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View Full Version : NFT: Thinking of adopting a pitbull in AZ


Robio9
01-23-2006, 10:39 AM
I have a friend who works for the Arizona Humane Society as an EAMT, and she recently rescued a pair of pitbulls here in Phoenix. The male was chipped and its owner was located, but its female companion didn't have an owner, so my friend volunteered to foster it. She brought it to one of my volleyball tournaments, and I instantly fell in love with the dog. Her name is Cassie, she's about 9 months old, and has the sweetest demeanor. I am seriously considering adopting her next month, and I wanted to ask some questions to BigDaddy or MOhillbilly or whomever else might have pitbull experience:

1. I currently own a black lab/aussie shepherd female, about 6 years old and 50 pounds. My dog loves to play with other dogs her size or smaller, but at the same time, she's definitely a daddy's girl and gets gets clingy when I pay attention to other dogs. From everything I've read, pitbulls are also extremely clingly to their owners. Will having two female dogs vying for their owner's attention cause problems? What would be the best way to introduce the dogs to each other?
2. I also have a cat -- any thoughts on pitbulls interacting with other species?
3. I've read that pitbulls should have a lot of room to roam, but I've also read that they're perfectly good indoor dogs. I have a small house and backyard, but plenty of grassy open space nearby. Would it be fine to keep her inside the house while I'm at work, and then walk her for extended periods every evening? I foresee having to keep her on a leash at all times while outdoors, due to the reaction my neighbors might have about seeing a pitbull running loose.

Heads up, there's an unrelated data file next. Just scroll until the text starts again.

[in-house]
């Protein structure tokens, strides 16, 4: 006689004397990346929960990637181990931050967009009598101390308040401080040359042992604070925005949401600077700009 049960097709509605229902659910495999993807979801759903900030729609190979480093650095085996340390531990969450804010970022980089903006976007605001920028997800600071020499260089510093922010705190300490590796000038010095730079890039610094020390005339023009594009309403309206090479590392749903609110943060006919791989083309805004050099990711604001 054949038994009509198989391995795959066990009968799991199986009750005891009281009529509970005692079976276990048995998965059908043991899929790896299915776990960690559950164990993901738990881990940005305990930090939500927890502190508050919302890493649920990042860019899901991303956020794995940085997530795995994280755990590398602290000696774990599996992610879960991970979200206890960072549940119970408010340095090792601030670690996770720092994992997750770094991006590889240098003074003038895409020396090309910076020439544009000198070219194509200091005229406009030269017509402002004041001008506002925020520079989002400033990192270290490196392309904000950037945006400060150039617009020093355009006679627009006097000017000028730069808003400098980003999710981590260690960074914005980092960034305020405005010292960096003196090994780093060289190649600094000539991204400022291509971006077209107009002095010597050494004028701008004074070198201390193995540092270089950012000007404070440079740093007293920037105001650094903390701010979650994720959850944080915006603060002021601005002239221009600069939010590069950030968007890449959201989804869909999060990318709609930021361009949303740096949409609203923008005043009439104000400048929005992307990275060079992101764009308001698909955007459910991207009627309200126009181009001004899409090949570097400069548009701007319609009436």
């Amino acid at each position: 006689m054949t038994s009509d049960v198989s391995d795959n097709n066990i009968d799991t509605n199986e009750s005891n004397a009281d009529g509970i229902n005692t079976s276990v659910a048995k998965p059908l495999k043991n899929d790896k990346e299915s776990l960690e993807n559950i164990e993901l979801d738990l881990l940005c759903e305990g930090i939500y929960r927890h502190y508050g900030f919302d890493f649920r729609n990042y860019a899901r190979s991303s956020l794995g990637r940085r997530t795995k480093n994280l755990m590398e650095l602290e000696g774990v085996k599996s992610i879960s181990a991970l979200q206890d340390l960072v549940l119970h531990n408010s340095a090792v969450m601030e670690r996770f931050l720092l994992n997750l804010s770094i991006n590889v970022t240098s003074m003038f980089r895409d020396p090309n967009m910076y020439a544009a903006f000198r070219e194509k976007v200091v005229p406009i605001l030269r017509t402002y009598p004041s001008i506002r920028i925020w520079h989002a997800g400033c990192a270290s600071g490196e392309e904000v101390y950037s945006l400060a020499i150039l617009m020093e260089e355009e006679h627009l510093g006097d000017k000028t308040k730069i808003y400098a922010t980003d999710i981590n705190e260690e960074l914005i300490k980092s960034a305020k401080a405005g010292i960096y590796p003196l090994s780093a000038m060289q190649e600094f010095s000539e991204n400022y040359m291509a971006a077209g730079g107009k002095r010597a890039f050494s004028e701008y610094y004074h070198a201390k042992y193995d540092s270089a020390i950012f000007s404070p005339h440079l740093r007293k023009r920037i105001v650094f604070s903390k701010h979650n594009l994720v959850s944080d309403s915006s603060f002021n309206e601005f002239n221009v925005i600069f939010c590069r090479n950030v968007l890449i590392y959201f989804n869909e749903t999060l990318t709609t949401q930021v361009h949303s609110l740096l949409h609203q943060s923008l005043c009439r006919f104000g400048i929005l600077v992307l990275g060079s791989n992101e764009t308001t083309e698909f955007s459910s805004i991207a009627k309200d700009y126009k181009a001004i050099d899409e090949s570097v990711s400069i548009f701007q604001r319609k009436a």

4. The dog seriously has the worst farts I've ever smelled in my life. When she was rescued, she was extremely emaciated, so the foster parent has been feeding her high-calorie canned food to get her to gain 30 pounds. Does the breed have a reputation for being smelly, or can the farts be attributed to its diet?
5. What other questions should I be asking prior to considering adopting the dog?

By the way, I want to get a quick plug out for my EAMT friend Laura. She's going to be on television this month and next month on an Animal Planet show called "Animal Heroes: Phoenix" She and her co-worker Liz are easy on the eyes, so check out their show!

Seek
01-23-2006, 10:51 AM
From my experience with Pit Bulls, and that is little. I just know from family members and my neighbors. I have two Boston Terriors. But from what I see Pit Bulls are no different than any other dog. It is how they are raised that causes problems. Specially since you said you want an indoor dog. If you just left Cassie out in the back yard neglecting her from discipline, she can develop into one of the problem dogs. If you keep her inside and treat her like your own daughter, they act that way. It sounds like she already has a great personality.

I would be careful, with your cat though. Cassie is already 9 months old. She may not be very social towards cats.

I usually beleive the problem between cats and dogs is the cat. If your cat welcomes Cassie, the better chance Cassie will get along with it. If your cat scurries off at first glance of the dog, Cassie will most likely prefer to chase after it.

My dogs do just fine with Cats. My in-laws have three and they get along perfectly until a cat comes near their food, or scurries off scared of someone. Then they chase them. the neighbors who just let their cats roam wild, are the problem cats.

MOhillbilly
01-23-2006, 12:09 PM
First put the two together in a supervised visit and see how they react to each other.(id do it at your pad and on neutral ground on seperate occasions)
And id make sure if things didnt work out you could bring the dog back.

The PBRC doesnt allow same sex adoptions so i would think about that and id see if she was good w/ cats beforehand.
As far as the smell-changing the food would help.
and i wouldnt advise leaving the two together in the house if you leave.

If it were me i wouldnt do it. You dont know what kind of behavior damage
thats been done.
Coming from an abusive background,many problems could crop up after she gets adjusted to her new surroundings.
being a starved dog food dominance could be at the top.

JMO.